Covid: Catch-up narrative putting 'huge pressure' on children, psychologists say


The idea that children must "catch up" with learning lost due to the pandemic is heaping "huge" pressure on them, educational psychologists have warned.

Many pupils have missed out on months of face-to-face teaching, and the PM has appointed a catch-up tsar to lead educational recovery in England.

But the British Psychological Society says children's well being, rather than their learning, should be the focus.
The government said it was funding support for pupils' mental well being.
Mr Johnson has previously said that "no child will be left behind" because of the pandemic, and has appointed Sir Kevan Collins as education recovery commissioner to oversee how England's schools can catch up from the disruption caused by the pandemic.

Sir Kevan said extra hours of academic learning - plus sport, music and drama - will be needed to help pupils make up ground.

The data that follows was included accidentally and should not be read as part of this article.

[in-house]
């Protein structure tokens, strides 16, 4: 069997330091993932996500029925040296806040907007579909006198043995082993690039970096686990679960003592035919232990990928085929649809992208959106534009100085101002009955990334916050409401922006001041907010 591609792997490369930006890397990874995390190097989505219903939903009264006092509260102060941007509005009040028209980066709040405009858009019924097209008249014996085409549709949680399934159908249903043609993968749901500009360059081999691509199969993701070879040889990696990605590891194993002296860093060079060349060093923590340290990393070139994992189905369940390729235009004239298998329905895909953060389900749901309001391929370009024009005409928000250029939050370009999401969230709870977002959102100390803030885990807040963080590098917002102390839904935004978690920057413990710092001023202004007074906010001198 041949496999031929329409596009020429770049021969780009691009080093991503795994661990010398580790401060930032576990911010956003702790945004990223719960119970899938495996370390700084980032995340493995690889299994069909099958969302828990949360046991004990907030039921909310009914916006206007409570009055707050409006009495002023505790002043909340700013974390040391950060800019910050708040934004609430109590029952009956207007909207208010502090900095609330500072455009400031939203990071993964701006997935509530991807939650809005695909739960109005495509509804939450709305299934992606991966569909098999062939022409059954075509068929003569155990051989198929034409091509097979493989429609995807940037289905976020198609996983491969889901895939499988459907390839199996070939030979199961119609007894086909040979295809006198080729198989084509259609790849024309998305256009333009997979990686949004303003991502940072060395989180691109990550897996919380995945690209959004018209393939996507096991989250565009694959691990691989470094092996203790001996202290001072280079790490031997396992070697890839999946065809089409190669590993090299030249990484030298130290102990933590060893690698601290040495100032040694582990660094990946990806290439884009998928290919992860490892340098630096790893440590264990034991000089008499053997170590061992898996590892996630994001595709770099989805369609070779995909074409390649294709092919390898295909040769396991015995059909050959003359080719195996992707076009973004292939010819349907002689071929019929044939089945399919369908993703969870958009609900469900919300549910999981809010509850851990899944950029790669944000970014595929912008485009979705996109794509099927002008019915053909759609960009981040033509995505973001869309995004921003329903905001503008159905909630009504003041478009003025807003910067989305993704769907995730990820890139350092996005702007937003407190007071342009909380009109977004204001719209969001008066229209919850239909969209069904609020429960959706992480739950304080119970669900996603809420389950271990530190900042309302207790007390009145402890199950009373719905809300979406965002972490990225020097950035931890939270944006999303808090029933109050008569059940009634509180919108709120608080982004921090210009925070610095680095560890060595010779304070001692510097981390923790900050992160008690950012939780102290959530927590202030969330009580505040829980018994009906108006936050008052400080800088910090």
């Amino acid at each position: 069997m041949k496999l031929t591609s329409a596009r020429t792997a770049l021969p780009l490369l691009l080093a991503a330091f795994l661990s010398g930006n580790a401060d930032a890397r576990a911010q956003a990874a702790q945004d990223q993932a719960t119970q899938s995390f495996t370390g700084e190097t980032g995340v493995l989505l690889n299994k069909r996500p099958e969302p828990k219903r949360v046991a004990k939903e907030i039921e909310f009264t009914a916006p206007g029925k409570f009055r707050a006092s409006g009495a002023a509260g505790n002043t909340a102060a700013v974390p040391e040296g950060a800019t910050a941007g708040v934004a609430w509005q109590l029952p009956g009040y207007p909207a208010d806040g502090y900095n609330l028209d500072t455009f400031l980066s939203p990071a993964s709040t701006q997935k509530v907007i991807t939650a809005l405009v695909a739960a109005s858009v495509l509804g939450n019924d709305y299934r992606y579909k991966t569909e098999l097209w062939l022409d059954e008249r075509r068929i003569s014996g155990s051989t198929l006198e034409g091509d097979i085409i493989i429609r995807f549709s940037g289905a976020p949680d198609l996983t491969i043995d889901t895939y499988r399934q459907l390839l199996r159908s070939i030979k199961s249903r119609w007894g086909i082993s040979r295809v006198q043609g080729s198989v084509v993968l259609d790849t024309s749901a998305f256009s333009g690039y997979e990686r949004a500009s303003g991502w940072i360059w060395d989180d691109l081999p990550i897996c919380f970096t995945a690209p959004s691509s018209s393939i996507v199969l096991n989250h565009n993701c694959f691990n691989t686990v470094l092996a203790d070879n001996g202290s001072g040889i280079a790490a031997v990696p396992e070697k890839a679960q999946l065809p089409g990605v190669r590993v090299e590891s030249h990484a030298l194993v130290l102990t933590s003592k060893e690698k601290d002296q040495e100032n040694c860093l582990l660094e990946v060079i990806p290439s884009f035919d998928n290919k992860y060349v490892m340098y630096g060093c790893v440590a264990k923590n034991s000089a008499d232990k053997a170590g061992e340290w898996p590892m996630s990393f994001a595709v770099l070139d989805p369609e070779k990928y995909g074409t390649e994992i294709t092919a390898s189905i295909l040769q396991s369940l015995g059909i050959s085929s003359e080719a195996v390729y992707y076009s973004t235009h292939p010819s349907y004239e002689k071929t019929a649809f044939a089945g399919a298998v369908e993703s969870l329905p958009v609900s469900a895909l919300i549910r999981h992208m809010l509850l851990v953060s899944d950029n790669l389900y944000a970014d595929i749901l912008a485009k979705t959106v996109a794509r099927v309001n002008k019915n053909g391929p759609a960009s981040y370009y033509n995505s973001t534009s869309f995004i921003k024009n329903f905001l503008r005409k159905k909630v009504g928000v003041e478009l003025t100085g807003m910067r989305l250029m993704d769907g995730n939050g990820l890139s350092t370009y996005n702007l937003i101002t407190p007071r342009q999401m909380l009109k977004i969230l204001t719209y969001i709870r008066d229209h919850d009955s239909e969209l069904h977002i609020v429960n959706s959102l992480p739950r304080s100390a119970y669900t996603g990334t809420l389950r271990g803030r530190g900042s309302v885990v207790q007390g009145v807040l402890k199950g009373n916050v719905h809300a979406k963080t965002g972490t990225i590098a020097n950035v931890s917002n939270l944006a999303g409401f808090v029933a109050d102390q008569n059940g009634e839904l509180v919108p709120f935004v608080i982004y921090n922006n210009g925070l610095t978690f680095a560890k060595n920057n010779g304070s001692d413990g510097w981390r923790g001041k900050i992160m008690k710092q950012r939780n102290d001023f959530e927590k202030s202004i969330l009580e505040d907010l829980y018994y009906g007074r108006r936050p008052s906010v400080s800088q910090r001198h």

But head teachers' leaders have warned against "misconceived and unhelpful" suggestions about longer schools days and shorter holidays to help pupils catch-up.

The BPS said children should be supported through socialization and play, and echoed head teachers' calls for a quality-over-quantity approach to learning, saying there should be a phased return to regular schooling.

Dr O'Hare said it was "unrealistic" to expect children who have lived through such disruption to settle into formal learning.

"Whatever a child or young person's circumstances, we can't assume that the right thing to support their recovery and well being is for them to be in lessons for longer each day," he added.

A Department for Education spokesman said: "We know the pandemic has had an impact on many children and young people's mental health and well being, and that's why we are working to fully reopen schools as soon as possible.

"Our guidance has emphasized the importance of pastoral support both in school and as part of remote provision and included advice and support on mental well being.

"The £650m catch-up premium funding can be used for pastoral support activity where needed to support re-engagement and recovery.

"To support children returning to schools, our £8m well being for Education Return program funds local expert support for education staff to respond to emotional and mental health pressures some children and young people may be facing."